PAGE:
You sit on the House Health and Welfare Committee and you came out on record, along with a number of other legislative freshmen, in support of Governor C.L. "Butch" Otter's proposal for a state-run health insurance exchange.
To be clear, we said we would not support the governor's bill without specific parameters. What needs to be included is a provision that says we'll be watching this at every step. If we choose to dissolve this six months or six years from now, it would be the federal government's responsibility to come in and pick this up. We've been told that this is better for small businesses and our constituents. If that turns out not to be the case, we'll dissolve the exchange.
At the age of 31 most people are hitting their professional stride but you're the second youngest member of the Idaho House. What's the advantage, or disadvantage, of being so young in the Idaho Legislature?
The negative, I would say, is that there is a large number of people with a tremendous amount of experience that I can't begin to touch. The converse of that is I bring a unique perspective from my generation to the table.
I should note that you have several pictures in your office of Idaho congressmen, past and present.
I interned for Senators [Larry] Craig and [Mike] Crapo. Plus, I worked for Jim Risch when he was governor.
How have they influenced you?
Jim Risch's question is always, "Why?" You need to always be asking that question. I think about him on a daily basis.
Who do you think are the faces of the Republican Party's future?
I'm very intrigued by [Florida Sen.] Marco Rubio. I have a U.S. Constitution signed by [Louisiana Gov.] Bobby Jindal. I was very sad to see [Former South Carolina Gov.] Mark Sanford fall from grace the way he did. He was really carrying the mantle for conservative values up to that point.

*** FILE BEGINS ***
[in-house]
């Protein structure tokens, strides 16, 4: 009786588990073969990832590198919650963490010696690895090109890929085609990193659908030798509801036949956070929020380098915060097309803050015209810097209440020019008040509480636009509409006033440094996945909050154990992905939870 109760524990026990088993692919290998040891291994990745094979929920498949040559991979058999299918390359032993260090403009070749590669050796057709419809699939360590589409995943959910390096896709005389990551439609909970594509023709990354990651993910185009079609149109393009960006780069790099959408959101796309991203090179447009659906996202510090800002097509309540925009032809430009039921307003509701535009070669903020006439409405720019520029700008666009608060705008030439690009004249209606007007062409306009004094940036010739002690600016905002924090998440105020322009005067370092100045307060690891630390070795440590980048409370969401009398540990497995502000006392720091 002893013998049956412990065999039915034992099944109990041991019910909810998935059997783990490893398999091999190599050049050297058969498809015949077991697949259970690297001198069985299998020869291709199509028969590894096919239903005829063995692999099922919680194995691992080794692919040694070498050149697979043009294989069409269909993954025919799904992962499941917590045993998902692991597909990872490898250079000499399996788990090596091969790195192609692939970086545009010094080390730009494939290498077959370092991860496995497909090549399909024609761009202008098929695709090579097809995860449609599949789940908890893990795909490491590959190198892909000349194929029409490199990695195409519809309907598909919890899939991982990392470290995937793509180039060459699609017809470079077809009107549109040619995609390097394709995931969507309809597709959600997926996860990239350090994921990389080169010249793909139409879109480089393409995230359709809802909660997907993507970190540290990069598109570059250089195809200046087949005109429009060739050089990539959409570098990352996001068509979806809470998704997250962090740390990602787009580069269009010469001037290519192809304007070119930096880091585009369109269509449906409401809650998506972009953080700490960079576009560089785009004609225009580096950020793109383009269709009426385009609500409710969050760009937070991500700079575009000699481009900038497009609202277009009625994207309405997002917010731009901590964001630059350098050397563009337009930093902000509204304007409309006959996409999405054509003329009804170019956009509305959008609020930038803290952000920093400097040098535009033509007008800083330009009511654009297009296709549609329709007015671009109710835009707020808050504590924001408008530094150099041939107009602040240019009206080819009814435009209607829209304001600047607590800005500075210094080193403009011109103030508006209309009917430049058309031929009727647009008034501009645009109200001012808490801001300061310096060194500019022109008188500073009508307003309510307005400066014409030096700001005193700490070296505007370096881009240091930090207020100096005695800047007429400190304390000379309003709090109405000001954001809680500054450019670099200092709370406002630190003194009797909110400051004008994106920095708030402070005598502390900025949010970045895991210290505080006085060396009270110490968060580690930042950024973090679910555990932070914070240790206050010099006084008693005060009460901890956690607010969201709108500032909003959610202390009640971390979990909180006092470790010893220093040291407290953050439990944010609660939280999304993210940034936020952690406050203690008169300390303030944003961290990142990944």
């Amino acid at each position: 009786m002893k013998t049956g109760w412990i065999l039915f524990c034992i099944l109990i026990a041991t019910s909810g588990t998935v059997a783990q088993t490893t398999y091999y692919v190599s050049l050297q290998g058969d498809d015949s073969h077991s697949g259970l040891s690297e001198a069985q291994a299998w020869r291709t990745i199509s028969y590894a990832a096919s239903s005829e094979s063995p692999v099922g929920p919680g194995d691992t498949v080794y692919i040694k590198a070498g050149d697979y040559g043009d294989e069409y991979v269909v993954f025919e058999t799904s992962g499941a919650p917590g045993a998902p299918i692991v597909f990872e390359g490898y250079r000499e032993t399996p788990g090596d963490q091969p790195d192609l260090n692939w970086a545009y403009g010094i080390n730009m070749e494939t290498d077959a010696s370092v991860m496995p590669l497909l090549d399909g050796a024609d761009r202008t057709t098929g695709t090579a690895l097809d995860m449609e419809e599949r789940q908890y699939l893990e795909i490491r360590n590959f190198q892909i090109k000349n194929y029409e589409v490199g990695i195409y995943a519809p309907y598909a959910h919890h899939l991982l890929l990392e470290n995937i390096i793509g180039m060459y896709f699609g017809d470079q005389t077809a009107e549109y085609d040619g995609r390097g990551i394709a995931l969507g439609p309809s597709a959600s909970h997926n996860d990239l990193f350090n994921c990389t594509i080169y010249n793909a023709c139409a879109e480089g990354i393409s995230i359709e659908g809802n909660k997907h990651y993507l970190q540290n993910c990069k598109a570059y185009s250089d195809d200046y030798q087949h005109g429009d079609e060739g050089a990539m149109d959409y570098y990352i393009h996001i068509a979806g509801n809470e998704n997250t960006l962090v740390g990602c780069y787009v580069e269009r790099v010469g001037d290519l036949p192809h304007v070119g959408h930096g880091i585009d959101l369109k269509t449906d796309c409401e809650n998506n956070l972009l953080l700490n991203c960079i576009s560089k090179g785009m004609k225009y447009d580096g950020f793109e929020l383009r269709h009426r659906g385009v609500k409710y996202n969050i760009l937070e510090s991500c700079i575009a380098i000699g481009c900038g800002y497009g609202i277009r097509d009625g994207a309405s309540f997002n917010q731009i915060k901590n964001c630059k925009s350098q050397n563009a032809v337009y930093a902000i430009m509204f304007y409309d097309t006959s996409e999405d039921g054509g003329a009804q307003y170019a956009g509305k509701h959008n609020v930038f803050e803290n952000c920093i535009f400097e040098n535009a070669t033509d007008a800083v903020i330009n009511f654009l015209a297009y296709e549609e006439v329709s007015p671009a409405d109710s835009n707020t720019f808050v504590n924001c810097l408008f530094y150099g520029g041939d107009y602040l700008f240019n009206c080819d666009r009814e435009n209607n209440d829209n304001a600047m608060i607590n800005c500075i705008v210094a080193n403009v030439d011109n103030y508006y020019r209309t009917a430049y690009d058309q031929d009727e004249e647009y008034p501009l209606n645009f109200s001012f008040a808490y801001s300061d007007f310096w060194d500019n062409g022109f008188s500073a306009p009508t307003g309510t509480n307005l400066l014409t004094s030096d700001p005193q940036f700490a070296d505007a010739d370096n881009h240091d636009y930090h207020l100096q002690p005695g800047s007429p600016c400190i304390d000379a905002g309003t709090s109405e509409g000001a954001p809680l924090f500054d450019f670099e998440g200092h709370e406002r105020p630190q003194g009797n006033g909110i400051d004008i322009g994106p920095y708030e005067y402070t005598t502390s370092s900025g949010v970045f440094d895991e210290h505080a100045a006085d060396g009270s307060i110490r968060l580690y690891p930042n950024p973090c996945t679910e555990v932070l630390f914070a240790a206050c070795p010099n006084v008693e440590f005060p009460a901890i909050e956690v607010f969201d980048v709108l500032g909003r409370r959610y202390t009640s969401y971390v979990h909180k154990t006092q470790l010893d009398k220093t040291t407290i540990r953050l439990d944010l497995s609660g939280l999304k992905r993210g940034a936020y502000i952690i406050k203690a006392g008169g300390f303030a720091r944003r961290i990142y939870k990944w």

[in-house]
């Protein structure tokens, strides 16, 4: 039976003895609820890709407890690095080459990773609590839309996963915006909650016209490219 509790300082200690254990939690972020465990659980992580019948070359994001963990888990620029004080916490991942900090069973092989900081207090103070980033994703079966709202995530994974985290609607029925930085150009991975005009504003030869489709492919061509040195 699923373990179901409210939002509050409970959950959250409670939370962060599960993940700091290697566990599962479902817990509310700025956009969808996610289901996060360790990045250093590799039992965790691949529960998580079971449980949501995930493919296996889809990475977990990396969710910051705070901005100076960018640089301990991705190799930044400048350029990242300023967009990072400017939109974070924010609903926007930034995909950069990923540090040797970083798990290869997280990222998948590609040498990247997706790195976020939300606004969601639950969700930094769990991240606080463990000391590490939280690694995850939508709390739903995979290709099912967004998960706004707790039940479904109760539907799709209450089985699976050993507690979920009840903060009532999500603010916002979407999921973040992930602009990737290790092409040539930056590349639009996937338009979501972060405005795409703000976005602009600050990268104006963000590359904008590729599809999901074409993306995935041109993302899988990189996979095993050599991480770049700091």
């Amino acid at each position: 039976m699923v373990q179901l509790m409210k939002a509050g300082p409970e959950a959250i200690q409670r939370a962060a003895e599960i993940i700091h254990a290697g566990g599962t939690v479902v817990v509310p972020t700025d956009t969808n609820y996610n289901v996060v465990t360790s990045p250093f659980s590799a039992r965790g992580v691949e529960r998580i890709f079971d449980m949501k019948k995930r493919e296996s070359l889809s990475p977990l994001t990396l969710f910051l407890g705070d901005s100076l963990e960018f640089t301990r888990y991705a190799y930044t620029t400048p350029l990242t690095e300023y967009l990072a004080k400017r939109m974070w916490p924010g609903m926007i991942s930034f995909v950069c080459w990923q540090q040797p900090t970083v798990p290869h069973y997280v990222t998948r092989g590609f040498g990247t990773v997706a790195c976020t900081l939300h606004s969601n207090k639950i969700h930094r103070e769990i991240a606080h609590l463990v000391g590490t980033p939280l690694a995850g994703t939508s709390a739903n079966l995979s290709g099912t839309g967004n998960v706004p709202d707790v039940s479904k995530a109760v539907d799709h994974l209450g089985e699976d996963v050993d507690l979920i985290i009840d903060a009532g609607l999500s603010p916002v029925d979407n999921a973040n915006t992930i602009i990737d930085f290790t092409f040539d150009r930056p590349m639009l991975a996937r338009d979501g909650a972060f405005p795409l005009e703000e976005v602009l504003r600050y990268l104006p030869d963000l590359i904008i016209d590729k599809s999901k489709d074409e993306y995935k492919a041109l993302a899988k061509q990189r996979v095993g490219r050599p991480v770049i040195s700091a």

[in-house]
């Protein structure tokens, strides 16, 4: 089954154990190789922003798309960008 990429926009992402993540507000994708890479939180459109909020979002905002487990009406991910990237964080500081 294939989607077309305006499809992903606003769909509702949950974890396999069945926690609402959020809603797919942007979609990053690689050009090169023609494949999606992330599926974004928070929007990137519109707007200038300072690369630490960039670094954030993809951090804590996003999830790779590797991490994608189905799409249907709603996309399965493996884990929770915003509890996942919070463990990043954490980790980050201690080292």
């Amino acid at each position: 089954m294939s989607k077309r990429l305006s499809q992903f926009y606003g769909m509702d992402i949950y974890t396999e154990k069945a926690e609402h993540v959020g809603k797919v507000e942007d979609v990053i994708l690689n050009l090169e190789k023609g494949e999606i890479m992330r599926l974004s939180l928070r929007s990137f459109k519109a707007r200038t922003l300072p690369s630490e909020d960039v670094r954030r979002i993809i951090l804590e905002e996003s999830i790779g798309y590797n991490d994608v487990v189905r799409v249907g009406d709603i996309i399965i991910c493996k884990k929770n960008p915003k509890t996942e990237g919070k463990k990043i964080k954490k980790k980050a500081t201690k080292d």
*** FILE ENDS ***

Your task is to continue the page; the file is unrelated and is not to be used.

What's the chance of you holding a different elected office in the next 10 years?
I'm sure I'll hold another office. I don't know whether that will be at the local, state or federal level.
How would you describe your politics?
Nothing is more sacred to a human being than his own sense of self-worth. We need to have rules to play by, but they need to be in the context of empowering the individual. And sometimes that means choosing consequences over safety. I don't believe in a reactionary government. I believe in a government that is centered on promoting individual freedoms.
Do you think the U.S. government has gone too far in its attempt to balance protections versus infringements on personal rights?
Absolutely. If I could bring anything to the table, it would be me questioning if what we're giving up is worth it for an appearance of safety.
Do you have a sense that there is some looming or pending threat to the right to bear arms?
I do. There's a clear and present public sentiment that guns are not necessary and that it should be the government's role to protect us, rather than our own responsibility to protect ourselves.
How often do you get back home to Coeur d'Alene?
I try to get back every weekend. It's important. Nothing bothers me more than politicians who feel they have ownership of their offices. We need to be in constant contact with the people.